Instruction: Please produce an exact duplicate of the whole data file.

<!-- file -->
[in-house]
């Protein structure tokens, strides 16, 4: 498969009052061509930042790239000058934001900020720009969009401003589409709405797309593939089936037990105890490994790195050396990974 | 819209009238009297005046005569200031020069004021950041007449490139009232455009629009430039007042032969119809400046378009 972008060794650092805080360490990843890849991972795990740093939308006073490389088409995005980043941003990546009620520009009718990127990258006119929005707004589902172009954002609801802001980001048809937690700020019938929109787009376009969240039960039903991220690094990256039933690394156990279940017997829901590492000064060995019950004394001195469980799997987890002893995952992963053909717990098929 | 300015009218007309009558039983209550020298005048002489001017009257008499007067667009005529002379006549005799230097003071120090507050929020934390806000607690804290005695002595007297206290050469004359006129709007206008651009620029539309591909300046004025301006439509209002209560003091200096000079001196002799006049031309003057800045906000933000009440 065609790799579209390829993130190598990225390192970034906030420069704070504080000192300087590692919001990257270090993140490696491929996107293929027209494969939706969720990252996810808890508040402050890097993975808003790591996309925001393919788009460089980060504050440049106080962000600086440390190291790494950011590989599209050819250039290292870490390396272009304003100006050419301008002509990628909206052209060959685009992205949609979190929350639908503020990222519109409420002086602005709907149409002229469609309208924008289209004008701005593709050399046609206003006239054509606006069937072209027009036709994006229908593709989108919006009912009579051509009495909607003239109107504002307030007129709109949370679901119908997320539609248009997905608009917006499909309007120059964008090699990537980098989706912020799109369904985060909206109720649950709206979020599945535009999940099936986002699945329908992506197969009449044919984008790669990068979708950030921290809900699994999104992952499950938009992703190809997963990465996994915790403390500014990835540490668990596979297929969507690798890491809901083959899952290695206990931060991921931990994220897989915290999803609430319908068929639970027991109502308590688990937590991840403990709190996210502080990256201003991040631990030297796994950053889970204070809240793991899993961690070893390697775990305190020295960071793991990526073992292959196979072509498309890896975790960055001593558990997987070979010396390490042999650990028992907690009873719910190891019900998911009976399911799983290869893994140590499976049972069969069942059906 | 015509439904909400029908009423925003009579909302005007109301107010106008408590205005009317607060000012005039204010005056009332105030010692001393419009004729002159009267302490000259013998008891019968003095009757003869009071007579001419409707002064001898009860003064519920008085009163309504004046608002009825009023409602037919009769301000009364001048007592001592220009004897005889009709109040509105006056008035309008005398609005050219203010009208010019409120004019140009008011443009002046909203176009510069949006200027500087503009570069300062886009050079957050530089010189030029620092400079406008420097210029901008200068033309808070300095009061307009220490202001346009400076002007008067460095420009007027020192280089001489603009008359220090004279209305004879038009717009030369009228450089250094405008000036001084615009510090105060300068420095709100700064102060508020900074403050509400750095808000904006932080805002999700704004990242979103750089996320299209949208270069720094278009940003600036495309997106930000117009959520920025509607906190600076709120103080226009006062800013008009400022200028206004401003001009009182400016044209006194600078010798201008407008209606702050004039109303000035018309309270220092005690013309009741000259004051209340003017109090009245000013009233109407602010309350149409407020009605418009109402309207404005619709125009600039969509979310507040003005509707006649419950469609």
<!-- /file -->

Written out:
[in-house]
């Protein structure tokens, strides 16, 4: 498969009052061509930042790239000058934001900020720009969009401003589409709405797309593939089936037990105890490994790195050396990974 | 819209009238009297005046005569200031020069004021950041007449490139009232455009629009430039007042032969119809400046378009 972008060794650092805080360490990843890849991972795990740093939308006073490389088409995005980043941003990546009620520009009718990127990258006119929005707004589902172009954002609801802001980001048809937690700020019938929109787009376009969240039960039903991220690094990256039933690394156990279940017997829901590492000064060995019950004394001195469980799997987890002893995952992963053909717990098929 | 300015009218007309009558039983209550020298005048002489001017009257008499007067667009005529002379006549005799230097003071120090507050929020934390806000607690804290005695002595007297206290050469004359006129709007206008651009620029539309591909300046004025301006439509209002209560003091200096000079001196002799006049031309003057800045906000933000009440 065609790799579209390829993130190598990225390192970034906030420069704070504080000192300087590692919001990257270090993140490696491929996107293929027209494969939706969720990252996810808890508040402050890097993975808003790591996309925001393919788009460089980060504050440049106080962000600086440390190291790494950011590989599209050819250039290292870490390396272009304003100006050419301008002509990628909206052209060959685009992205949609979190929350639908503020990222519109409420002086602005709907149409002229469609309208924008289209004008701005593709050399046609206003006239054509606006069937072209027009036709994006229908593709989108919006009912009579051509009495909607003239109107504002307030007129709109949370679901119908997320539609248009997905608009917006499909309007120059964008090699990537980098989706912020799109369904985060909206109720649950709206979020599945535009999940099936986002699945329908992506197969009449044919984008790669990068979708950030921290809900699994999104992952499950938009992703190809997963990465996994915790403390500014990835540490668990596979297929969507690798890491809901083959899952290695206990931060991921931990994220897989915290999803609430319908068929639970027991109502308590688990937590991840403990709190996210502080990256201003991040631990030297796994950053889970204070809240793991899993961690070893390697775990305190020295960071793991990526073992292959196979072509498309890896975790960055001593558990997987070979010396390490042999650990028992907690009873719910190891019900998911009976399911799983290869893994140590499976049972069969069942059906 | 015509439904909400029908009423925003009579909302005007109301107010106008408590205005009317607060000012005039204010005056009332105030010692001393419009004729002159009267302490000259013998008891019968003095009757003869009071007579001419409707002064001898009860003064519920008085009163309504004046608002009825009023409602037919009769301000009364001048007592001592220009004897005889009709109040509105006056008035309008005398609005050219203010009208010019409120004019140009008011443009002046909203176009510069949006200027500087503009570069300062886009050079957050530089010189030029620092400079406008420097210029901008200068033309808070300095009061307009220490202001346009400076002007008067460095420009007027020192280089001489603009008359220090004279209305004879038009717009030369009228450089250094405008000036001084615009510090105060300068420095709100700064102060508020900074403050509400750095808000904006932080805002999700704004990242979103750089996320299209949208270069720094278009940003600036495309997106930000117009959520920025509607906190600076709120103080226009006062800013008009400022200028206004401003001009009182400016044209006194600078010798201008407008209606702050004039109303000035018309309270220092005690013309009741000259004051209340003017109090009245000013009233109407602010309350149409407020009605418009109402309207404005619709125009600039969509979310507040003005509707006649419950469609």